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  6. I'm on synthroid. Had to have my thyroid "nuked" after being diagnosed with Graves Disease several years ago (which I'm still convinced was a load of crap). Thyroid medicine SUCKS. What they don't tell you is how crazy fluctuations can be. There are days when I have absolutely no energy... not to mention being "down in the dumps". Losing my thyroid was FAR worse than having a TAH - because it took away my "go juice"

    The absolute worst thing for me is when the doctor messes with the dosage - taking away or adds .25 mcg leaves me feeling horrible for a couple of weeks. Just know that thyroid meds take a long time to get adjusted to. The stuff is the "gas" the keeps the car moving forward, so to speak. So any change can cause a sputter. I'll give you some advice if you care to take it.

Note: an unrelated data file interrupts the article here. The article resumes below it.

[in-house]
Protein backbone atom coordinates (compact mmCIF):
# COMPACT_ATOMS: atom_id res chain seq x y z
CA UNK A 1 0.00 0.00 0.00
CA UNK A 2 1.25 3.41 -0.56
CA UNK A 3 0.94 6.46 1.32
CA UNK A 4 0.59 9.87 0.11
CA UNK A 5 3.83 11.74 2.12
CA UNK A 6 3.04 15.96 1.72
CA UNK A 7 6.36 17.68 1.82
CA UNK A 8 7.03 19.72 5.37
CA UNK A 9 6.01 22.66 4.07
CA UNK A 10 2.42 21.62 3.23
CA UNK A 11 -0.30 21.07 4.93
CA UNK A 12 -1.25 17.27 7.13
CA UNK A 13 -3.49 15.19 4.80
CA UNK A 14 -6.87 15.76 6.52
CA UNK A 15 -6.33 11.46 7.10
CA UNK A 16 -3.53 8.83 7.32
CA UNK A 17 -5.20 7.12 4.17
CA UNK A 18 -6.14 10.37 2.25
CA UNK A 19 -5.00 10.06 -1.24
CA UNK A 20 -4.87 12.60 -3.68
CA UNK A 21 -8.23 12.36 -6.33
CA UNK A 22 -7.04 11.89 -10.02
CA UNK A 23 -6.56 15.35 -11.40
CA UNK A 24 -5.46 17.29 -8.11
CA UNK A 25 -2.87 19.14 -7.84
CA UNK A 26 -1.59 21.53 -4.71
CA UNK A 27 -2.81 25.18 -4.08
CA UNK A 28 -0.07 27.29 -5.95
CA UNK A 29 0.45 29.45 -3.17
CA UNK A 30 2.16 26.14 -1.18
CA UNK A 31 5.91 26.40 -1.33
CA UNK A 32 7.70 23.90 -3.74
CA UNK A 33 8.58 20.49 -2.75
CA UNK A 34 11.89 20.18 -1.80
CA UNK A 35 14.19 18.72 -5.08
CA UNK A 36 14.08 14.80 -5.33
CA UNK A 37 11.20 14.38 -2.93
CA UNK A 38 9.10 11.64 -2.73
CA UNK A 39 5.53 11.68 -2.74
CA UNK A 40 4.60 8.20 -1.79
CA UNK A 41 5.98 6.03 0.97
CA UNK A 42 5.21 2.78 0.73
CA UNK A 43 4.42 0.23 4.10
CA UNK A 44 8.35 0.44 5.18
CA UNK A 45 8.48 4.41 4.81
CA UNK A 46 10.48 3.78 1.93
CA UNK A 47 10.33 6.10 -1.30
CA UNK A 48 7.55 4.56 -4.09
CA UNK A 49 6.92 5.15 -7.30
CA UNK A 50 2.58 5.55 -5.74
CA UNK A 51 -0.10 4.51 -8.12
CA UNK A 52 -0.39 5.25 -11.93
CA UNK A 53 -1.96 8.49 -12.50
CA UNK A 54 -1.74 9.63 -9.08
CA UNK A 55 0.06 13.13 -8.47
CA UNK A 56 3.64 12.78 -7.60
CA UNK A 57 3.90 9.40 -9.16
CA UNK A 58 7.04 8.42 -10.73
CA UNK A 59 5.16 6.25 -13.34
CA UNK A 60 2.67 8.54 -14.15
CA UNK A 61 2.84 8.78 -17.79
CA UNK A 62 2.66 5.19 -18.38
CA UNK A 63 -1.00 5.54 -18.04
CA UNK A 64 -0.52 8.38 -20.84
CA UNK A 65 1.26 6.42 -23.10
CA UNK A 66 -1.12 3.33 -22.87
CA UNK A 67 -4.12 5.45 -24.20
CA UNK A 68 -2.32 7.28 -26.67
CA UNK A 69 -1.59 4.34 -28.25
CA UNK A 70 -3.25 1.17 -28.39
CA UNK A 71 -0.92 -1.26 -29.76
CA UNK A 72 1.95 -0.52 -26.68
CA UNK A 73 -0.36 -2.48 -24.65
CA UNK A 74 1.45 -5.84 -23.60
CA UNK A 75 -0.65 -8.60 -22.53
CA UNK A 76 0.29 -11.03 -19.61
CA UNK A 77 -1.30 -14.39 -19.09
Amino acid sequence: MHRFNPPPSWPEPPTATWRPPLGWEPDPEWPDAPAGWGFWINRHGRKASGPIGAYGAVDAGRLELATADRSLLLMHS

1. Take the med at the same time everyday.
    2. Don't let anyone take you off the real stuff (no generics).. it truly isn't as good (even though the insurance folks say it is!).
    3. Get your TSH/Free T4 test after 3 months... then every 6 months thereafter. Realize that your body will eventually need different doses - and it absolutely sucks when that happens but after a few weeks on the new dose things will be back to "normal".

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  7. Good luck, Misty! This sounds like something that could be very helpful to you.